Ready, Set…Read!

Looking for ways to encourage reading in your young ones? Here are some suggestions:

Let them catch you reading: Act as a reading role model for your kids by reading in your spare time. Remember that children learn by example.

Book time: Set aside at least one hour every night where the television is off and the whole family takes time to read or do a crossword puzzle.

Game on: Set up a family board game night where a different game is played each week. Have each member of the family involved in reading instructions and game cards and keeping score.

Hi ho, hi ho: Engage in sing-along sessions with your children.

Sous chef: Following recipes is a great way to improve both reading and math skills. Ask your children to read the instructions aloud and to help measure the ingredients when making a treat for the family.

Expand your vocabulary: Look up the meaning of funny words, like “onomatopoeia” and “Chinook” and test your family’s word power.

Map out your trip: Have your kids create the map for your next road trip then they can navigate by reading signs and billboards. Create a trip journal.

Reading buddies: Encourage your child to practice reading to the family dog, cat or goldfish. Pets are great listeners and don’t make a judgment if a mistake is made.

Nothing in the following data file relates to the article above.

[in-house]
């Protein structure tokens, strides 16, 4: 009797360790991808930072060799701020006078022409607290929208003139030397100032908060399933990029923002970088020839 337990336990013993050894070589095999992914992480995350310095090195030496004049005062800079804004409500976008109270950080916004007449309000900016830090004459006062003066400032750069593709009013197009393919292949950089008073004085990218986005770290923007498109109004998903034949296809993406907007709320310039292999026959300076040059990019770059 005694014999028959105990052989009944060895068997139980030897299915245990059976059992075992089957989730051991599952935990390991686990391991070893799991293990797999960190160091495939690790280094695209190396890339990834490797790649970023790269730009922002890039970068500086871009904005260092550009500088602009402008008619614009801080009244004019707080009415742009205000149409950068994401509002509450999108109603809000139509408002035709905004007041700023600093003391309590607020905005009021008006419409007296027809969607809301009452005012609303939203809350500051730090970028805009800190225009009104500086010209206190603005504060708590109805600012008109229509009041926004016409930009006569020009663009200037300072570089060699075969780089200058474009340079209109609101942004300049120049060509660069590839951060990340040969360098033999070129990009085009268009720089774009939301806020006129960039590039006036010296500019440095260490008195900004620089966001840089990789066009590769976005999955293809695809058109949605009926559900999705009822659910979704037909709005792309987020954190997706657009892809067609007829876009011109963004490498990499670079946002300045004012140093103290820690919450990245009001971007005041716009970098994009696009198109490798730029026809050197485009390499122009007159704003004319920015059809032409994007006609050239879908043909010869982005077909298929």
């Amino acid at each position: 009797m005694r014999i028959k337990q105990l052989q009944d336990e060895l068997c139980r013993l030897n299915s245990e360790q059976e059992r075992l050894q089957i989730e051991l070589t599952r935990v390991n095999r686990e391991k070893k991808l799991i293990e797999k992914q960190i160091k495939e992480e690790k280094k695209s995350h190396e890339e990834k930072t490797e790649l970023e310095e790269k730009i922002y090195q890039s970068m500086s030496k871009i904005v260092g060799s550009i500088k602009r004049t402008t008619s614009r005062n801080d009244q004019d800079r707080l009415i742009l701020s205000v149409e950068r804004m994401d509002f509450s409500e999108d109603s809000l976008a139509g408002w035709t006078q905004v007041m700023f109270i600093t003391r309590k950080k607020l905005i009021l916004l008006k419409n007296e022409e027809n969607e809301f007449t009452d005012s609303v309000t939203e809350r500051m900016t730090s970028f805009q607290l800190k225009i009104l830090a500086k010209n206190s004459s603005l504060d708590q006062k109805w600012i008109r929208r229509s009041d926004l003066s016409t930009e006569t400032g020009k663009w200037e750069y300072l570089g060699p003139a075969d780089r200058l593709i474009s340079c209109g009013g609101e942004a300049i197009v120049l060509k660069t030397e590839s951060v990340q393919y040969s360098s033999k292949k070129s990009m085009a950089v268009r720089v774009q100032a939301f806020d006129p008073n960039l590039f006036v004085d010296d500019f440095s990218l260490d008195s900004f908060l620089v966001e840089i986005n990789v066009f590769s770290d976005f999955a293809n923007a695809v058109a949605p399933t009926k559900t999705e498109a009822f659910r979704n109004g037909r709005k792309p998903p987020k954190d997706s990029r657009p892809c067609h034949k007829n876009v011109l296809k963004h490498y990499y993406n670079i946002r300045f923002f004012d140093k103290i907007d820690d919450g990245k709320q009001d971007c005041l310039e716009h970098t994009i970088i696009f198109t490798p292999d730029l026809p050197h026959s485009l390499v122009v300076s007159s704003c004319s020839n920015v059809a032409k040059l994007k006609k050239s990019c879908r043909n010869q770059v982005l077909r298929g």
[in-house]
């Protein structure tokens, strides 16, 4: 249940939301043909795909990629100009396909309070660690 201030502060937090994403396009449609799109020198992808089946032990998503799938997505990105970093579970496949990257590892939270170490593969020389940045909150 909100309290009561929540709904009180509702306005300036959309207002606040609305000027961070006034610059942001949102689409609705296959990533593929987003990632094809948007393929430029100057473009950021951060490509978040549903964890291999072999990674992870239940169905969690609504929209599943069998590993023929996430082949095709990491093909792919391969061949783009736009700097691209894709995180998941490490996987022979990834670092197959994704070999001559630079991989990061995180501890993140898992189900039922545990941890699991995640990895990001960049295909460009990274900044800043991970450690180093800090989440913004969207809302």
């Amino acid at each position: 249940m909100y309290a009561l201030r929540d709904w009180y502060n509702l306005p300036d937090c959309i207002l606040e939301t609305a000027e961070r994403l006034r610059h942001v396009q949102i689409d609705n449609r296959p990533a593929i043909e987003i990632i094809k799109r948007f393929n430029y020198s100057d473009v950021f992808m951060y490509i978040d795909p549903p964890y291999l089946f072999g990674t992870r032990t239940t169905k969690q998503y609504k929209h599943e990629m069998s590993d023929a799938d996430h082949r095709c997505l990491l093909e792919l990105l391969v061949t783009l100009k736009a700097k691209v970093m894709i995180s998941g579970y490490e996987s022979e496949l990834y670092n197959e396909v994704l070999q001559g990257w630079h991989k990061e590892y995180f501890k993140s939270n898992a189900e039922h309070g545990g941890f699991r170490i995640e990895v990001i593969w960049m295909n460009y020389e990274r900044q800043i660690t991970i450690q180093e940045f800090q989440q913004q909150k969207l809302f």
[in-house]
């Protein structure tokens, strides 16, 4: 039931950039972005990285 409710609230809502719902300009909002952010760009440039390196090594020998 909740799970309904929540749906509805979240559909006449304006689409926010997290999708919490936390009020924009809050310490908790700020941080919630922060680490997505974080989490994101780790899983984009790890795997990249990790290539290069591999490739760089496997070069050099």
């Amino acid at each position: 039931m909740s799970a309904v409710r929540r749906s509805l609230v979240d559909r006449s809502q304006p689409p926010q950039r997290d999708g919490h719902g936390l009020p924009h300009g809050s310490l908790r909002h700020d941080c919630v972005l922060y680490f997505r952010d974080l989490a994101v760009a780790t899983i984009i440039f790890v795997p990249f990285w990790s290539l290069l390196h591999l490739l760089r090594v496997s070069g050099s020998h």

Surf: Check out the Internet together to find great sites that support your hobbies.

In their own words: Have your children write daily entries in a journal.

Create a family book club: Read a book and discuss it together. Post your family’s top 10 books list and book reviews online.

Write your own adventure: Write a short story as a family with alternative endings written by each family member.

Watch a book: Many children’s stories have been adapted for the big screen. Read these stories with your kids first, then watch the movie equivalent.

Read a classic adventure together: If your children like Survivor, they will love Treasure Island.

Climb the beanstalk: Cut out a beanstalk shape from pieces of construction paper and post it on a wall in your child’s room. For every book your child reads, a leaf, with the title of the book and author’s name, can be added.

Research and write your family’s history: Use the Internet, family letters and documents as resources, and interview your relatives.

Get the news: Read news articles and magazines and then discuss current affairs together.

Travel the world: Take your children to the library and use your library card as a passport. Check out books on different countries to learn about their geography and traditions.

For more family literacy tips visit www.FamilyLiteracyDay.ca.

This entry was posted in Education, Kids & Teens and tagged , , , , . Bookmark the permalink.